Keep up with the latest hiring trends!
In recruitment news this week:
The Top 10 Skills You Will Be Hiring for in 2017
Who will you be hiring in 2017 and what are the hot skills these candidates will possess? The answer to these questions were the focus of LinkedIn’s latest data report. Yes, in an effort to help you focus your team’s recruiting efforts accordingly in 2017, LinkedIn tapped into their extensive data and looked at billions of interactions between professionals and companies to discover the top 10 skills you and your team will be recruiting for next year.
IT skills dominate this year’s list globally and across the vast majority of countries assessed by LinkedIn. Cloud computing, data mining, web architecture, UI design and middleware all made the Top 10 globally. While the demand for marketers appears to be slowing. What is nice to see is that there is still, a high demand for recruiters particularly in Ireland and the Netherlands.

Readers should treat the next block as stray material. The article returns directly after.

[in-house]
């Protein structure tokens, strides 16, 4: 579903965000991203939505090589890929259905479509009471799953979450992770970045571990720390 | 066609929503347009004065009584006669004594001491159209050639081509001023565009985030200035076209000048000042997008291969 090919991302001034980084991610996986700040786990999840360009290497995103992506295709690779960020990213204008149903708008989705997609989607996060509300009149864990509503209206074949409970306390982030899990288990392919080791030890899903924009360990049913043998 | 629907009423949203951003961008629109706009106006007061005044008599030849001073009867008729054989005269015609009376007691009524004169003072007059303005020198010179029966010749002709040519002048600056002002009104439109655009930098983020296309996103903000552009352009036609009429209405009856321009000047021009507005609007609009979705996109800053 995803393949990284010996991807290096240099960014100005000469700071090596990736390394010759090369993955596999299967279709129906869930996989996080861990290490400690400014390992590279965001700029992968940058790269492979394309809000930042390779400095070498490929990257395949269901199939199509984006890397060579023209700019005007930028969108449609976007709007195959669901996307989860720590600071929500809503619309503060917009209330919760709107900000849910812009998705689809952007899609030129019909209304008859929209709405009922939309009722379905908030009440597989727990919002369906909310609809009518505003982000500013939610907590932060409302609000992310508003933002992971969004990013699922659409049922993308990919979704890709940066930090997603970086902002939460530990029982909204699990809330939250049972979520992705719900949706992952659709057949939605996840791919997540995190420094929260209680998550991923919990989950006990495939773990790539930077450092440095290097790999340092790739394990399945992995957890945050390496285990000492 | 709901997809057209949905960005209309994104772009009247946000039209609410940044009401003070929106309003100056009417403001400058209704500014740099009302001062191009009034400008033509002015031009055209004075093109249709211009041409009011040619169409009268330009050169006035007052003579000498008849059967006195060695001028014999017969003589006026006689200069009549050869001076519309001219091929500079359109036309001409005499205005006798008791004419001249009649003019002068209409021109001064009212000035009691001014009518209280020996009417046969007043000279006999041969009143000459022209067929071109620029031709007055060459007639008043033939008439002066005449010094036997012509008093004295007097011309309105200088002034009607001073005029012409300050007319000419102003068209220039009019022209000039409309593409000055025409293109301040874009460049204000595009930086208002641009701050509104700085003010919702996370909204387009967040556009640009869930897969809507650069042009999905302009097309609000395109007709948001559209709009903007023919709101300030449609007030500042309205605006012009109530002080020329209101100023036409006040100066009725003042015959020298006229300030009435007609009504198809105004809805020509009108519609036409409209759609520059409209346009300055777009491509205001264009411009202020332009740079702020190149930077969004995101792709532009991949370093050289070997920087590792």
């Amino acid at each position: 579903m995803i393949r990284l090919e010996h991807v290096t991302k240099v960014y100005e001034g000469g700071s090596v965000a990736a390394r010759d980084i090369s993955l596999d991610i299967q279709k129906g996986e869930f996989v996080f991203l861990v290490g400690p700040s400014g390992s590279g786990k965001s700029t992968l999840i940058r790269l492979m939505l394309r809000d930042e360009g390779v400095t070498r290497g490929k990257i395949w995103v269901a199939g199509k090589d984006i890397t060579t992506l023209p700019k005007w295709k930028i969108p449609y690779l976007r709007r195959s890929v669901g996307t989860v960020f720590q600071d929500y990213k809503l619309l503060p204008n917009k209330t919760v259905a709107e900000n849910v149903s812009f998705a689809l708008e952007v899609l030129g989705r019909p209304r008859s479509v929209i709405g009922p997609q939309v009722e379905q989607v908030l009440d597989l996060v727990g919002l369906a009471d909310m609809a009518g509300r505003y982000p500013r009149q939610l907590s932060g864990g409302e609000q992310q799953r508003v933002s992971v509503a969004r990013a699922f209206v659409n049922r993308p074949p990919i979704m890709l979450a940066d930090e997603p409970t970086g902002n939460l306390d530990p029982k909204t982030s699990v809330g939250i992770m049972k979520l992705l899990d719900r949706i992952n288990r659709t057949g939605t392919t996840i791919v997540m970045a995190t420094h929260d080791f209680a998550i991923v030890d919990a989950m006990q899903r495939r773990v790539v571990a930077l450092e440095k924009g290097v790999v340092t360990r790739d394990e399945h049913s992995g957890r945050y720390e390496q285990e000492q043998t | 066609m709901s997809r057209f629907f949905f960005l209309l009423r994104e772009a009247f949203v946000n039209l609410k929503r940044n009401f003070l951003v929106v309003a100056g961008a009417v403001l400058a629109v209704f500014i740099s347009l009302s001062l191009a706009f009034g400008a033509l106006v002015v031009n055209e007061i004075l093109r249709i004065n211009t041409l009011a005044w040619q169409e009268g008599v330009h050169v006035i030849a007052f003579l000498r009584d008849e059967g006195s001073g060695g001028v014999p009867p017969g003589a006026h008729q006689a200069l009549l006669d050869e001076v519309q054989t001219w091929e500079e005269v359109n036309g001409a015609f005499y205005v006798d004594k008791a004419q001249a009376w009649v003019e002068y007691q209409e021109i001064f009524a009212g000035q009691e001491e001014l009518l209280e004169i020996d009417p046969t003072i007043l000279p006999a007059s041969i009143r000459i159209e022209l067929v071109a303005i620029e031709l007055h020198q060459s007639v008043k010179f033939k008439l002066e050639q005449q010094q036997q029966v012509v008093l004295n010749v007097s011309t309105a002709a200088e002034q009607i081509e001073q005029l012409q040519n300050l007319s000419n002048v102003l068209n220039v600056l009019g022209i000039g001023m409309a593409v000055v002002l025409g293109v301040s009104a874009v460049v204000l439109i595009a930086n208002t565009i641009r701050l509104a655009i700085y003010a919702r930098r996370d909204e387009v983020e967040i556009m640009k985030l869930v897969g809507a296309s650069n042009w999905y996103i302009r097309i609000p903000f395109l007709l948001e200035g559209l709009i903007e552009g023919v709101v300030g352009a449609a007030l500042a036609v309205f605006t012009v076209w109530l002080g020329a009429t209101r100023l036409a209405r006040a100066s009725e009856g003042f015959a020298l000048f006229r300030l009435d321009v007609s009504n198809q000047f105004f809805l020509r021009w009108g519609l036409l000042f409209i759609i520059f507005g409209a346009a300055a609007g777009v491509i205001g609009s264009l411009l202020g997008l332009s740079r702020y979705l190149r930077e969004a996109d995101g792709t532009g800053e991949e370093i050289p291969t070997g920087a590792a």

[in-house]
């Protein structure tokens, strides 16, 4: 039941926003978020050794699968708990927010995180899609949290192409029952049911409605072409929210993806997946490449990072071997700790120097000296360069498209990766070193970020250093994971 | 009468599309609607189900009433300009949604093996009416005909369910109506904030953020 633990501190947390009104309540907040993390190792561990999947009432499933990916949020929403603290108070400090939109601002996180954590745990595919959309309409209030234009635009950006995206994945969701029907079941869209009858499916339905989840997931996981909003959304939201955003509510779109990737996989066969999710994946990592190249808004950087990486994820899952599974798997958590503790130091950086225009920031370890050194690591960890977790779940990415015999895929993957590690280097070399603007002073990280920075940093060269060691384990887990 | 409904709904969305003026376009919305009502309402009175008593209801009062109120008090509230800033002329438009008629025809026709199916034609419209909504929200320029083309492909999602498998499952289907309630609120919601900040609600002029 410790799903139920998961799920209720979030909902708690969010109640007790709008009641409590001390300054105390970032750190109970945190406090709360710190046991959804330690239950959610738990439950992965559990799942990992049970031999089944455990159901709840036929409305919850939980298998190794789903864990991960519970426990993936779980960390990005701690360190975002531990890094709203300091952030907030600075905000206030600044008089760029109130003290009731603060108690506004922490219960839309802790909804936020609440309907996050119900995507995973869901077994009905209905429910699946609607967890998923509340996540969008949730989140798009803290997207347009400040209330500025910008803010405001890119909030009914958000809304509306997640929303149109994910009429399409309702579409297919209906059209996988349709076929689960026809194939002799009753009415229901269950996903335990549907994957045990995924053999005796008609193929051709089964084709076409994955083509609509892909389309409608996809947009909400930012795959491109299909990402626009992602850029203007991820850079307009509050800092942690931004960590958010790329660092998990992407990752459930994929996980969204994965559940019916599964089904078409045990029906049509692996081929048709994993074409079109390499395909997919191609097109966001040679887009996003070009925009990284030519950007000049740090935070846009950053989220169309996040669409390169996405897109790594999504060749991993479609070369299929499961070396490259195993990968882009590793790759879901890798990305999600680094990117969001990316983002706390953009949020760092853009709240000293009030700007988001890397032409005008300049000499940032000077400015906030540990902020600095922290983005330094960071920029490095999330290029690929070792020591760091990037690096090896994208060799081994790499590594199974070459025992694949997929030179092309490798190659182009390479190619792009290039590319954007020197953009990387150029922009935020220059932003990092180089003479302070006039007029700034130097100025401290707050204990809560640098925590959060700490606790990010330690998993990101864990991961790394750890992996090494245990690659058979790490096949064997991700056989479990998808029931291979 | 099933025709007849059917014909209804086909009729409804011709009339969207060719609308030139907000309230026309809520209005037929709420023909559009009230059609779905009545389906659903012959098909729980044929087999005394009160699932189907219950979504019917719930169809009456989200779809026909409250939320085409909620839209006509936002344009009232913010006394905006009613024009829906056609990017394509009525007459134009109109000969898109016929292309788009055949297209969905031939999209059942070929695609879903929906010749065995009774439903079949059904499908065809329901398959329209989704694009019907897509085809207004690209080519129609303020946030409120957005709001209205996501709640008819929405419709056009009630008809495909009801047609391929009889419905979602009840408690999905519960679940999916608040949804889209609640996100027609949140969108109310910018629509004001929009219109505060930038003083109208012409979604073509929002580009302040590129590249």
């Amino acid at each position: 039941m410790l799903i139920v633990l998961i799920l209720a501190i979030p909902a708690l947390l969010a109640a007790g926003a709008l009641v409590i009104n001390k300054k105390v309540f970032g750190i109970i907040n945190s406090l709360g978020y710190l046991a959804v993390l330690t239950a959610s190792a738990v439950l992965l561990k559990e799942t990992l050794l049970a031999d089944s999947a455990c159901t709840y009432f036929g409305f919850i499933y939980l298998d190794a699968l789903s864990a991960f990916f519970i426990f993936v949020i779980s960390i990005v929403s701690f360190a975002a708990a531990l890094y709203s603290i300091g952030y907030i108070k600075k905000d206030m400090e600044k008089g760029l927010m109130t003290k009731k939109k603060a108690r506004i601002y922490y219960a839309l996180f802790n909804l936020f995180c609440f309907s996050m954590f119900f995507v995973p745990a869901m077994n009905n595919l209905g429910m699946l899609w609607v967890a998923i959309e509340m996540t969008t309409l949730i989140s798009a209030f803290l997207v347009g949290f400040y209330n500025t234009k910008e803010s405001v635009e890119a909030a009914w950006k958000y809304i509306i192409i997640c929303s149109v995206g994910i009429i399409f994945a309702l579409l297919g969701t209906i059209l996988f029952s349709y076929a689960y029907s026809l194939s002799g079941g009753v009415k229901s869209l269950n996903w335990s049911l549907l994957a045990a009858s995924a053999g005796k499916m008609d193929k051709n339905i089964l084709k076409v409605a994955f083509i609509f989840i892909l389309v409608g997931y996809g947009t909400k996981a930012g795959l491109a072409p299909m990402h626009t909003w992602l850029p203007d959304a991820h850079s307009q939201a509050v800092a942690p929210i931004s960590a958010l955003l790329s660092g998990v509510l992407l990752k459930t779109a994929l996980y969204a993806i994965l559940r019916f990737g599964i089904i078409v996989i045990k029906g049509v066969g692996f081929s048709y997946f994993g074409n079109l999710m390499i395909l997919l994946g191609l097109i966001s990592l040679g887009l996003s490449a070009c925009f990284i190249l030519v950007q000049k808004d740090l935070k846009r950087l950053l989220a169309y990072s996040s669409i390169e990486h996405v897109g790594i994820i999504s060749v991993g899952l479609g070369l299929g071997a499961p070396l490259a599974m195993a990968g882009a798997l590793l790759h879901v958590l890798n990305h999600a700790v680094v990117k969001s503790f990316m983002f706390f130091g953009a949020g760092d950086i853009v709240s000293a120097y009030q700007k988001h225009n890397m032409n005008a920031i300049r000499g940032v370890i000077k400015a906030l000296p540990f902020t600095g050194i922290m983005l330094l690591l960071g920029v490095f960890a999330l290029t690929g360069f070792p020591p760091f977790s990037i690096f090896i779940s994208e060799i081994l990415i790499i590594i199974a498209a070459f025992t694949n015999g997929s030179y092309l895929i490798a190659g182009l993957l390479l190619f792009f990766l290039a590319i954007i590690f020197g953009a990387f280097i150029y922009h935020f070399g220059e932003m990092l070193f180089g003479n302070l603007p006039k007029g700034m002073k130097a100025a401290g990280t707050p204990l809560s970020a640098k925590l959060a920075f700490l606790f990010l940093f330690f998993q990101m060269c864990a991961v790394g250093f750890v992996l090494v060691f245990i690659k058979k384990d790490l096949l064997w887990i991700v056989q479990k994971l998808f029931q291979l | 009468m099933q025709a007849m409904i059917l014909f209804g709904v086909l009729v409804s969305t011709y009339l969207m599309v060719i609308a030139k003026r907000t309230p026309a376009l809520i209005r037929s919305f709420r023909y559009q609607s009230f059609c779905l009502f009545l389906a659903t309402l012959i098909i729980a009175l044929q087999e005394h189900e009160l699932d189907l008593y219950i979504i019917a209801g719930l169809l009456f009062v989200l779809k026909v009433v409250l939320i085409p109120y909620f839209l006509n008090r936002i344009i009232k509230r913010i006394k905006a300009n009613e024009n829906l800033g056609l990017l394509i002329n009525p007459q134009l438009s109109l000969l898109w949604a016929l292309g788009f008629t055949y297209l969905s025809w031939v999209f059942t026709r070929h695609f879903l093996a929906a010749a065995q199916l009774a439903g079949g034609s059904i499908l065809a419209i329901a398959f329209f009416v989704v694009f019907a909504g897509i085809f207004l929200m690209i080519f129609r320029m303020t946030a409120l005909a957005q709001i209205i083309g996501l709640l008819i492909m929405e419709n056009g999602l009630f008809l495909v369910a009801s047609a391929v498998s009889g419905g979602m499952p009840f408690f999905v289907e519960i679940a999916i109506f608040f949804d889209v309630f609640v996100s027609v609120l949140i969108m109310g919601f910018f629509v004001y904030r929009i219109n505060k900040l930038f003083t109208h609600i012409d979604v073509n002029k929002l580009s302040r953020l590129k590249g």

The Global Top 10 is as follows:
- Cloud and Distributed Computing
- Statistical Analysis and Data Mining
- Web Architecture and Development Framework
- Middleware and Integration Software
- User Interface Design
- Network and Information Security
- Mobile Development
- Data Presentation
- SEO/SEM Marketing
- Storage Systems and Management
For a full breakdown of the Top 10 skills per country (including Australia, Canada, China, France, Germany, India, Ireland, Netherland, Singapore, South Africa, UAE, UK and the USA) check out the Slideshare presentation below:
Women Will Have to Wait Another 170 YEARS to Close the Wage Gap
That’s according to an estimate by the World Economic Forum assessing gender gaps when it comes to economic opportunities, political empowerment, education and health between men and women.